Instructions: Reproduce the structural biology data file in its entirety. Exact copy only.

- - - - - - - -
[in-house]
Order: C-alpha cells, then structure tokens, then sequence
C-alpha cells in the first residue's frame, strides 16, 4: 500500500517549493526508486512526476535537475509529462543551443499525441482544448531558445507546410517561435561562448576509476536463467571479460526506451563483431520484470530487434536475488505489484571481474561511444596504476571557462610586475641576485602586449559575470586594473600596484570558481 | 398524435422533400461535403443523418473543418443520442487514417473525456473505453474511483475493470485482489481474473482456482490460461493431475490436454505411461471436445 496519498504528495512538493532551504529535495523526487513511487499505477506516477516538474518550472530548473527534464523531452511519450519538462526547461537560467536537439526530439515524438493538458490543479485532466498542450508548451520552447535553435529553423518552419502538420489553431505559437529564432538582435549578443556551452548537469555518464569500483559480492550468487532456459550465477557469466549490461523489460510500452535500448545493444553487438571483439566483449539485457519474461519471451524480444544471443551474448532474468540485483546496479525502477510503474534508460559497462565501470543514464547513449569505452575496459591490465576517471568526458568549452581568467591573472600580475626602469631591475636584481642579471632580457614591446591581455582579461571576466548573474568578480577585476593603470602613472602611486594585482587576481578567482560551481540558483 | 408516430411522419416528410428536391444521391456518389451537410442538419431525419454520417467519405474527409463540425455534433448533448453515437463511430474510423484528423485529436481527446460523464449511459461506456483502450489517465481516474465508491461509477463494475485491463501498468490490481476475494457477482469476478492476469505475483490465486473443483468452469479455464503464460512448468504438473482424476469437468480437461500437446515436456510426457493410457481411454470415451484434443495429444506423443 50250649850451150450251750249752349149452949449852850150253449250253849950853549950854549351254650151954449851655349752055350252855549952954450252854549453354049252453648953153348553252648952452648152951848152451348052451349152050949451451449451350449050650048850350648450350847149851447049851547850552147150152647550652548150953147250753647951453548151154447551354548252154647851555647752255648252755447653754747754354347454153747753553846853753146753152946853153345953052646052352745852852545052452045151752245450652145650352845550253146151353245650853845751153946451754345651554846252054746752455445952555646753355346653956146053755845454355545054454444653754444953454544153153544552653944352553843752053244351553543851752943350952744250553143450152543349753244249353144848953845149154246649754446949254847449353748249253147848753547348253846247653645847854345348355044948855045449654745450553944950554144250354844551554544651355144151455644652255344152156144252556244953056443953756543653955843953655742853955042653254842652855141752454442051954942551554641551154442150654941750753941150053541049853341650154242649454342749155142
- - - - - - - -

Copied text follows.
[in-house]
Order: C-alpha cells, then structure tokens, then sequence
C-alpha cells in the first residue's frame, strides 16, 4: 500500500517549493526508486512526476535537475509529462543551443499525441482544448531558445507546410517561435561562448576509476536463467571479460526506451563483431520484470530487434536475488505489484571481474561511444596504476571557462610586475641576485602586449559575470586594473600596484570558481 | 398524435422533400461535403443523418473543418443520442487514417473525456473505453474511483475493470485482489481474473482456482490460461493431475490436454505411461471436445 496519498504528495512538493532551504529535495523526487513511487499505477506516477516538474518550472530548473527534464523531452511519450519538462526547461537560467536537439526530439515524438493538458490543479485532466498542450508548451520552447535553435529553423518552419502538420489553431505559437529564432538582435549578443556551452548537469555518464569500483559480492550468487532456459550465477557469466549490461523489460510500452535500448545493444553487438571483439566483449539485457519474461519471451524480444544471443551474448532474468540485483546496479525502477510503474534508460559497462565501470543514464547513449569505452575496459591490465576517471568526458568549452581568467591573472600580475626602469631591475636584481642579471632580457614591446591581455582579461571576466548573474568578480577585476593603470602613472602611486594585482587576481578567482560551481540558483 | 408516430411522419416528410428536391444521391456518389451537410442538419431525419454520417467519405474527409463540425455534433448533448453515437463511430474510423484528423485529436481527446460523464449511459461506456483502450489517465481516474465508491461509477463494475485491463501498468490490481476475494457477482469476478492476469505475483490465486473443483468452469479455464503464460512448468504438473482424476469437468480437461500437446515436456510426457493410457481411454470415451484434443495429444506423443 50250649850451150450251750249752349149452949449852850150253449250253849950853549950854549351254650151954449851655349752055350252855549952954450252854549453354049252453648953153348553252648952452648152951848152451348052451349152050949451451449451350449050650048850350648450350847149851447049851547850552147150152647550652548150953147250753647951453548151154447551354548252154647851555647752255648252755447653754747754354347454153747753553846853753146753152946853153345953052646052352745852852545052452045151752245450652145650352845550253146151353245650853845751153946451754345651554846252054746752455445952555646753355346653956146053755845454355545054454444653754444953454544153153544552653944352553843752053244351553543851752943350952744250553143450152543349753244249353144848953845149154246649754446949254847449353748249253147848753547348253846247653645847854345348355044948855045449654745450553944950554144250354844551554544651355144151455644652255344152156144252556244953056443953756543653955843953655742853955042653254842652855141752454442051954942551554641551154442150654941750753941150053541049853341650154242649454342749155142